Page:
The economic and social programme of the movement in the 1960s eventually saw the light of day as Éire Nua. It remained the centrepiece of the political programme of the “foundational Provos” until set aside by Gerry Adams and his allies as being too conciliatory to unionism. That was a reference to the proposal for a federal Republic that would have included the nine counties of Ulster as one of four regional administrations based on decentralised local and community councils.
Ironically those who dismissed it as repartition have now placed all their eggs in the basket of Catholics outbreeding Protestants and thus allegedly laying the basis for a successful future border poll. Maybe in 2050 according to one Dublin councillor. In the meantime they are content to recognise unreconstructed partition and take part in Stormont which the IRA brought down in 1972. Even under the sectarian rubric of there being more Taigs than Prods a nine county Ulster would theoretically have had a pro unity majority years ago. Those opposed to Éire Nua also claimed that its social and economic programme was reactionary, and even “petit-bourgeois” for those who had imbibed the Readers Digest summary of Marxism. A dialectic which has led them to cunningly support Tory cuts in the north and having a corporation friendly tax policy.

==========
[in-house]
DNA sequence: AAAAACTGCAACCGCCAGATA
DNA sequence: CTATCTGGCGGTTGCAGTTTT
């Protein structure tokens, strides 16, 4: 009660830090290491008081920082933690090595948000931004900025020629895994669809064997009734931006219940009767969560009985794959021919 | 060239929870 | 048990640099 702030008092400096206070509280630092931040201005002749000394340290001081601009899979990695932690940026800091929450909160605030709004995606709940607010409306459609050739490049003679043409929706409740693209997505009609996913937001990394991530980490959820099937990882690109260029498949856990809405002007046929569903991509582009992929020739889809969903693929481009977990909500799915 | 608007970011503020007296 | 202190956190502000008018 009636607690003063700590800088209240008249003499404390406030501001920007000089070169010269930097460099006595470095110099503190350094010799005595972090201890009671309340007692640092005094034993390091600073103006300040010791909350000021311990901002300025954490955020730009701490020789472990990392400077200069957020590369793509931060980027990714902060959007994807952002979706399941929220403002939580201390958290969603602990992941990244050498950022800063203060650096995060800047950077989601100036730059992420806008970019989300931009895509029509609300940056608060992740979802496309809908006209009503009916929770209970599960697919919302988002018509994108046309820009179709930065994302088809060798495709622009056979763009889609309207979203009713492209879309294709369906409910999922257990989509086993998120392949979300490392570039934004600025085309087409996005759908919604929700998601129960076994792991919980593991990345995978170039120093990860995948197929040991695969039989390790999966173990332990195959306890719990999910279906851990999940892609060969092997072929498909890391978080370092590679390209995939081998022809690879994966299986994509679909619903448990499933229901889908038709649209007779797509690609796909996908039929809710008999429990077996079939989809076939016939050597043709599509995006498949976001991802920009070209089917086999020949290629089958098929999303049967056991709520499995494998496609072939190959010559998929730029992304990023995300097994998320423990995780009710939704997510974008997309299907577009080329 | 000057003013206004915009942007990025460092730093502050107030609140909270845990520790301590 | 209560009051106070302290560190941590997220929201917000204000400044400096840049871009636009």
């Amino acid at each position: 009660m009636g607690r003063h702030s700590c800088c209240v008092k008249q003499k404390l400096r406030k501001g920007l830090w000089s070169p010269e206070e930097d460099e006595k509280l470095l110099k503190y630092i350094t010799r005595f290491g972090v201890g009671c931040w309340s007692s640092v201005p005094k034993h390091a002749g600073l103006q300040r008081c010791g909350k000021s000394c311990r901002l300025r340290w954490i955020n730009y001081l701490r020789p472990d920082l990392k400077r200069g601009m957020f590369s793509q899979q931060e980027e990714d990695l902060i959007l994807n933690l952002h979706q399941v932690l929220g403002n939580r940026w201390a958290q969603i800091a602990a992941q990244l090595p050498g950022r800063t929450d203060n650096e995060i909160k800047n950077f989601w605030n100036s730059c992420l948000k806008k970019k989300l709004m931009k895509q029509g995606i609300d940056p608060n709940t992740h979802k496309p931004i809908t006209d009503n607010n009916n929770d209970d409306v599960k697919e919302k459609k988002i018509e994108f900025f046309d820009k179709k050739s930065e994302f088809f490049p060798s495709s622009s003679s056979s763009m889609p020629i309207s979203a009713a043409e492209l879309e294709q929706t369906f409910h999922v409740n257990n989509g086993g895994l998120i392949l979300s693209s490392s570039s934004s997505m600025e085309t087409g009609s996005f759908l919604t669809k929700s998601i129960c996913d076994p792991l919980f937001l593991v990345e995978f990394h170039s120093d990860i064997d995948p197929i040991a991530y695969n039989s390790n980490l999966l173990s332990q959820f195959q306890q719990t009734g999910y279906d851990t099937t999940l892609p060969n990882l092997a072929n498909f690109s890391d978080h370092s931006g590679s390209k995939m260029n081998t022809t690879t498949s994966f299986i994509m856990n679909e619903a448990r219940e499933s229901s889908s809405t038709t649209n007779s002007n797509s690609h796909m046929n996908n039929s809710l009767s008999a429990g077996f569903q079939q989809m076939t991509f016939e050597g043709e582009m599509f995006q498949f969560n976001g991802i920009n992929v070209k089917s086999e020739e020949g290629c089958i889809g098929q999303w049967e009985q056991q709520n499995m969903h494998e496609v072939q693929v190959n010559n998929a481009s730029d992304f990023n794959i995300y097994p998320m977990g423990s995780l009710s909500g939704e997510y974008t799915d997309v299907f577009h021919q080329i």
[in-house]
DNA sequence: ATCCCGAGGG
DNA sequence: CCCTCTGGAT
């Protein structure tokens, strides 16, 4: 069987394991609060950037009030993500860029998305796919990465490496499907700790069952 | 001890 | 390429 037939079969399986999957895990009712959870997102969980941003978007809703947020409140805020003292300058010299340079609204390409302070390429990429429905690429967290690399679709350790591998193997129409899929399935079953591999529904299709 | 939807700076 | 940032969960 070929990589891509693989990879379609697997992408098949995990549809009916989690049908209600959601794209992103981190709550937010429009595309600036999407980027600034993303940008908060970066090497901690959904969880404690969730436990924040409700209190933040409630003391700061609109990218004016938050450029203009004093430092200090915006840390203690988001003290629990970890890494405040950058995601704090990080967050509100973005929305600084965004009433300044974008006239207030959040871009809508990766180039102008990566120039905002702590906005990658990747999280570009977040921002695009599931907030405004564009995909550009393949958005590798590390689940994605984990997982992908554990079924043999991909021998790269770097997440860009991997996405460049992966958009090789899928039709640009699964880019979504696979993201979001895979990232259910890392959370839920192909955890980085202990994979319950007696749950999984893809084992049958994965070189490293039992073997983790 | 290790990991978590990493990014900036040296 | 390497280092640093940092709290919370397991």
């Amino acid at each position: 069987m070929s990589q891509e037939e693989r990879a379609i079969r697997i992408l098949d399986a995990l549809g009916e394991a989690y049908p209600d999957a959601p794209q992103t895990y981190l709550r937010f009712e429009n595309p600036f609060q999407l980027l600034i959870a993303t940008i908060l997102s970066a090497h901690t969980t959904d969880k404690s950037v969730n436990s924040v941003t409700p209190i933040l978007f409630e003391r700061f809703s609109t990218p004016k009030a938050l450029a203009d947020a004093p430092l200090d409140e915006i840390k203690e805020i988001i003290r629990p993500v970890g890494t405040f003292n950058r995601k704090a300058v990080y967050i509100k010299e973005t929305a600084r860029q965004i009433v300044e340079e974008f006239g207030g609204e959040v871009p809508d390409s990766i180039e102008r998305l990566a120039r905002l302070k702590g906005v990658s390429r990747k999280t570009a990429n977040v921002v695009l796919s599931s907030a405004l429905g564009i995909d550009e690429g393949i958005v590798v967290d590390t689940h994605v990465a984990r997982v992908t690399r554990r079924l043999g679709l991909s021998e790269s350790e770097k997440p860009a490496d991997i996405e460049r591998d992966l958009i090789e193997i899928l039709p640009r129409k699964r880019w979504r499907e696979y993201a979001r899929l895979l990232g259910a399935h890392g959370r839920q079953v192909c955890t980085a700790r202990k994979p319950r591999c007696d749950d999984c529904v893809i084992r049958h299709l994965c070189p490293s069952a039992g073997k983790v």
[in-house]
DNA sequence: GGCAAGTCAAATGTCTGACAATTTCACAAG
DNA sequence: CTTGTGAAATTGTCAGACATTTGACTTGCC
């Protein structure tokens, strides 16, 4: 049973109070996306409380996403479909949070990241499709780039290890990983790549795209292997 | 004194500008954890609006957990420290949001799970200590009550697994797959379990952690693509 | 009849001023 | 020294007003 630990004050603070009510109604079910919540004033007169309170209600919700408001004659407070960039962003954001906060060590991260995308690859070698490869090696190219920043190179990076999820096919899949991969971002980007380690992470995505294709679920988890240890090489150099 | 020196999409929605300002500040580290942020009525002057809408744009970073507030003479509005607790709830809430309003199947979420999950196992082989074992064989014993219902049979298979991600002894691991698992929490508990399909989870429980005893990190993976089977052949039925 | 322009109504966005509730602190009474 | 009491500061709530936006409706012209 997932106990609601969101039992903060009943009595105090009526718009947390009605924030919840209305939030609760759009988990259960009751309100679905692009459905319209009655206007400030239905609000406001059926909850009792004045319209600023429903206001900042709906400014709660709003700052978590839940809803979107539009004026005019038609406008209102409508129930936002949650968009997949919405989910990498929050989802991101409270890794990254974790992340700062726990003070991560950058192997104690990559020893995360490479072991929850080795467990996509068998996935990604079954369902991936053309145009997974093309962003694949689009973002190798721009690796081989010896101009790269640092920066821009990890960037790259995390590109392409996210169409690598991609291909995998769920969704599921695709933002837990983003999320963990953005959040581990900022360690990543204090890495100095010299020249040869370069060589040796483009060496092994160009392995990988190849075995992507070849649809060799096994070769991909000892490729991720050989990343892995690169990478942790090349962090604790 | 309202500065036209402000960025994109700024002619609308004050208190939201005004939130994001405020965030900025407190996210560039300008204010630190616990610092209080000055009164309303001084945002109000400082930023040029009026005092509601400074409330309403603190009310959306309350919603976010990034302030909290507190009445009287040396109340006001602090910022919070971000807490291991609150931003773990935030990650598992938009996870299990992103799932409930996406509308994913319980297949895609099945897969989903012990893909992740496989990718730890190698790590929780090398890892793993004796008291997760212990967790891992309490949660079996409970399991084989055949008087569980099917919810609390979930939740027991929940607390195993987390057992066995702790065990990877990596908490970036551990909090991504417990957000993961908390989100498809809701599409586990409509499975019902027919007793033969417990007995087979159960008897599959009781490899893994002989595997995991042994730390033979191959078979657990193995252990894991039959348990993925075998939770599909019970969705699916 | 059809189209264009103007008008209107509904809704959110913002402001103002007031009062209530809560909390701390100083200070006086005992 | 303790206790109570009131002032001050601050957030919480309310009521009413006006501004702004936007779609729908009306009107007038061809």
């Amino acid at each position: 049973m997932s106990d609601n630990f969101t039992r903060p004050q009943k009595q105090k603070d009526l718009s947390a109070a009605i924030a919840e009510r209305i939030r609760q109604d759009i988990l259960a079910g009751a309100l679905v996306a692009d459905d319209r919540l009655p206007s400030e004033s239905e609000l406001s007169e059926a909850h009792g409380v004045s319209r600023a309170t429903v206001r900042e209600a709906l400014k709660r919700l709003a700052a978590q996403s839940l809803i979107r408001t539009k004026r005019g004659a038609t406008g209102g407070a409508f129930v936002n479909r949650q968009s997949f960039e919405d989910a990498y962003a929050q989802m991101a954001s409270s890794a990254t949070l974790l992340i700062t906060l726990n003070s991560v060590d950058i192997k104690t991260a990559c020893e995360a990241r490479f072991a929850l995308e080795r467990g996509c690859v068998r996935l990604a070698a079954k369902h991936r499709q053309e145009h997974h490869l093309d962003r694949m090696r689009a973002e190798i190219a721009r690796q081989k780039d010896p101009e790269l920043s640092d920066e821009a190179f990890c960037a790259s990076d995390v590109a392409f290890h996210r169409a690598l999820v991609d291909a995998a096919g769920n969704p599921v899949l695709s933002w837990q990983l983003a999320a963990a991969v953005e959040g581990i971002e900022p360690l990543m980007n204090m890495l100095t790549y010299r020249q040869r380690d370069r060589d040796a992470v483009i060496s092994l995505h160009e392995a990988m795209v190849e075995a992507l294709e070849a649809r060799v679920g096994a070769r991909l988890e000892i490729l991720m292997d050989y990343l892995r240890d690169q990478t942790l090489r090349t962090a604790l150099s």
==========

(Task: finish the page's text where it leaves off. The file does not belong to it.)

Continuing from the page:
The origins of Éire Nua and its having been set aside by our aspirant Gramscis, on not one but two occasions, are worth exploring. It provides not only a plausible path to resolving Partition, but its radical proposals for economic democracy and co-operativism and decentralised administration still offer an alternative to the totalising tendencies of statist socialism and the power of global corporations. And at the risk of being “Hiberno-centric” the ideas which Éire Nua contains also have relevance to the world beyond Irish shores.